• “Although software does not wear out, it can be destroyed from within by unmanaged dependencies on firmware and hardware.”
  • Non-embedded developers also create firmware when they embed SQL statements in your code.
  • Make it work. Then make it better.
    • Only making it work is doing everyone a disservice.
    • There more to software development than just making it work.
  • Intermingling software and firmware is an anti-pattern.
    • Intermingled code “resist” changes.
    • Worst these changes are dangerous and require full regression tests of the entire system.
    • Target hardware bottleneck – if code is written that will only work on the target hardware, that will simply slow you down and it is usually due to a poor architecture.
  • HAL is the boundary between the software and the firmware.
  • It provides a service without revealing how.
  • You’re doing it right if you can test the software off of the hardware.
  • PAL is the boundary that sits between the firmware and the hardware.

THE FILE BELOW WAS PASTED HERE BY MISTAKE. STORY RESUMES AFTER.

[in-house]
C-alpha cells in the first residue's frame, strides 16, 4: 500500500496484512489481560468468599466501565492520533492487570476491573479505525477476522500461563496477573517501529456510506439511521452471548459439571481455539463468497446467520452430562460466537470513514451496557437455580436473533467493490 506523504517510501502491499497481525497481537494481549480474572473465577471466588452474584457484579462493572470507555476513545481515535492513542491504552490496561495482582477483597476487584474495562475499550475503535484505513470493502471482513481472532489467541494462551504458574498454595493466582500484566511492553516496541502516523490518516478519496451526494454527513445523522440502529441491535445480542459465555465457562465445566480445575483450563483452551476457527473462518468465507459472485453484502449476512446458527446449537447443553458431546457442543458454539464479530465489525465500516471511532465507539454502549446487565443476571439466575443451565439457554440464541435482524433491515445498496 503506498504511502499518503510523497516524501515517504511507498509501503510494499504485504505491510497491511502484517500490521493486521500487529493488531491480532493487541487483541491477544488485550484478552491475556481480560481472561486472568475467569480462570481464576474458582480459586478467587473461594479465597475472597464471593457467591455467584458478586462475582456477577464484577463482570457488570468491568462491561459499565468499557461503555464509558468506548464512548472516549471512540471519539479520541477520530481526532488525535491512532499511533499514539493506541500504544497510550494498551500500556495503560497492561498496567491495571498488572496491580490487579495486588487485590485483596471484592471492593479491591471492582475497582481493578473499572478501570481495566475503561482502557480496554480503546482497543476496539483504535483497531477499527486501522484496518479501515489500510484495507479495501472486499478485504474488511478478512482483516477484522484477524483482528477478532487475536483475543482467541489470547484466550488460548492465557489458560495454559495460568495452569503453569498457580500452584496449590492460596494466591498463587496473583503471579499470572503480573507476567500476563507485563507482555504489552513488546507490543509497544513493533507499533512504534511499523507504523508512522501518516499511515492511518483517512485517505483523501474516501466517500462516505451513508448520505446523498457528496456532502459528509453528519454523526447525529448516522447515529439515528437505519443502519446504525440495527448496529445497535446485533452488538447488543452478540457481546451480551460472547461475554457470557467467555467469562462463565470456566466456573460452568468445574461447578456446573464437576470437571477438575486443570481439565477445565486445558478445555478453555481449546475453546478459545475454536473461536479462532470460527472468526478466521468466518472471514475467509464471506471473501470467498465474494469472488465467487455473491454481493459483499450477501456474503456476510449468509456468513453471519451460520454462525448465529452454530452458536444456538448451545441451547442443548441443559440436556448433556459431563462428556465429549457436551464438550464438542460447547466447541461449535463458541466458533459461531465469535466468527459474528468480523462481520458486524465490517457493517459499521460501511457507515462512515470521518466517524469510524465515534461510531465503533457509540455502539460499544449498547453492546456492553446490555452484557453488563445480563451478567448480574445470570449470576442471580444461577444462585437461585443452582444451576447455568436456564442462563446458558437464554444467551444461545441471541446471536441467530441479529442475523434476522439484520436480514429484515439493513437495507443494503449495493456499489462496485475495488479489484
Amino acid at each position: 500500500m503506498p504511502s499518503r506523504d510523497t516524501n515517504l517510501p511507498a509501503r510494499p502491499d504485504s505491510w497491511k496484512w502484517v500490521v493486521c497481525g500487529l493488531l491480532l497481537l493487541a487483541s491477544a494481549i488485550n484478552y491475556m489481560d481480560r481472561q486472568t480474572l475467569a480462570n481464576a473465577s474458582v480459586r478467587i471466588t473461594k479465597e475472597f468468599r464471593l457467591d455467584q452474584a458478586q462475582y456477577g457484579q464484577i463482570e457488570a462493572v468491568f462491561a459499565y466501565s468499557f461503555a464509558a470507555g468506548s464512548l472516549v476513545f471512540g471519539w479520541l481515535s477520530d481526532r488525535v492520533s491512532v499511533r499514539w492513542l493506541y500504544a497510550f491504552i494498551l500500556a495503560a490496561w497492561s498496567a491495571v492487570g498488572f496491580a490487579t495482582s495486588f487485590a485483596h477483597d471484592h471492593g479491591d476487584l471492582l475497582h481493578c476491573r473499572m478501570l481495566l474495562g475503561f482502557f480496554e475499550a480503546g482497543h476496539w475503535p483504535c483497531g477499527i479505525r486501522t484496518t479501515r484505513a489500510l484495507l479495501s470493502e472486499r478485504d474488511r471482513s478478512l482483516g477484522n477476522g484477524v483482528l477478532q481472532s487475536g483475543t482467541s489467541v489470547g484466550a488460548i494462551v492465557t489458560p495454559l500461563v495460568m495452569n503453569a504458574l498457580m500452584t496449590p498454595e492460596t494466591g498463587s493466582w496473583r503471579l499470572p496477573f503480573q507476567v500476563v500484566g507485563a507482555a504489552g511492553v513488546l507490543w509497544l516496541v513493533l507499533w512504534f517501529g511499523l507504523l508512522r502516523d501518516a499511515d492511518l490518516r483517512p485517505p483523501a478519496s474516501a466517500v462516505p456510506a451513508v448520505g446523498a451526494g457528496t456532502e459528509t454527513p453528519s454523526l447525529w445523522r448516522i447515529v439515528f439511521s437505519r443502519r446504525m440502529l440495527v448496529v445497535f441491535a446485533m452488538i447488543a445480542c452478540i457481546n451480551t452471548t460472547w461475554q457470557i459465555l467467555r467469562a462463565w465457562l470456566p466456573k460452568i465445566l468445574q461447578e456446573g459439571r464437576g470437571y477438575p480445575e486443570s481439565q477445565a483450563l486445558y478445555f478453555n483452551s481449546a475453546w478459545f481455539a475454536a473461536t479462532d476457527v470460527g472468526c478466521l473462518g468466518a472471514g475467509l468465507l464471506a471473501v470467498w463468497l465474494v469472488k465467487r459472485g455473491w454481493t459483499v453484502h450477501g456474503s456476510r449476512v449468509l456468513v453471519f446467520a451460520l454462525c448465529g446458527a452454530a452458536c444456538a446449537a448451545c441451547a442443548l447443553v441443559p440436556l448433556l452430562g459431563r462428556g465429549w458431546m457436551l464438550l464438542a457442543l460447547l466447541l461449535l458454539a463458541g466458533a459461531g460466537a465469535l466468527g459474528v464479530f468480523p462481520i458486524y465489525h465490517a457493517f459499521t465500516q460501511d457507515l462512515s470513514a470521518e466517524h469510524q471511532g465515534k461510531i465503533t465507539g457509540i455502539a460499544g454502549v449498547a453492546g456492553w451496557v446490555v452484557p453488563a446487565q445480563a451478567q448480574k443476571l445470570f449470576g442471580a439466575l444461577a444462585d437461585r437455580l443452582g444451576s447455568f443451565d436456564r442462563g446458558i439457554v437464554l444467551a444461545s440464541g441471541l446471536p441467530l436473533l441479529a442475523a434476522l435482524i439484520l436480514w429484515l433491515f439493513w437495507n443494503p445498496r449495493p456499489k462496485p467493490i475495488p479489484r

• Anything that knows about the hardware registers _becomes_ firmware.
  • By implementing a PAL, you can make the firmware less firm and testable off of the hardware.
  • OSAL is the boundary between the software and the OS.
  • Treat the OS as a detail to protect yourself against dependencies.
  • A layered architecture is premised on the idea of programming to interfaces.
    • This allows for substitutability.
  • A clean embedded architecture’s software is testable:
    • Off of the target hardware.
    • Off of the target operating system.
    • Within layers because the modules interface through interfaces.
  • #ifdef statements violate the DRY principle when you have them sprinkled all over your code.
    • Keep those isolated to a single file.
  • Letting all code become firmware is bad.
  • Only being able to test on the target hardware is bad.
  • Following the principles outlined in Clean Architecture is good for your code.

Resources We Like

Tip of the Week

  • Get involved in a hackathon!
  • Remote pair programming with Visual Studio Live Share is now a possibility.
  • Microsoft announces Blazor, an experimental web UI framework using C#/Razor and HTML running in the browser via WebAssembly. (GitHub)

Episode source


Regarding the Uber video. A large number of his WIWIK issues would have been addressed if he used event-driven microservices instead of request-based. Here is a brief answer I previously gave on the topic.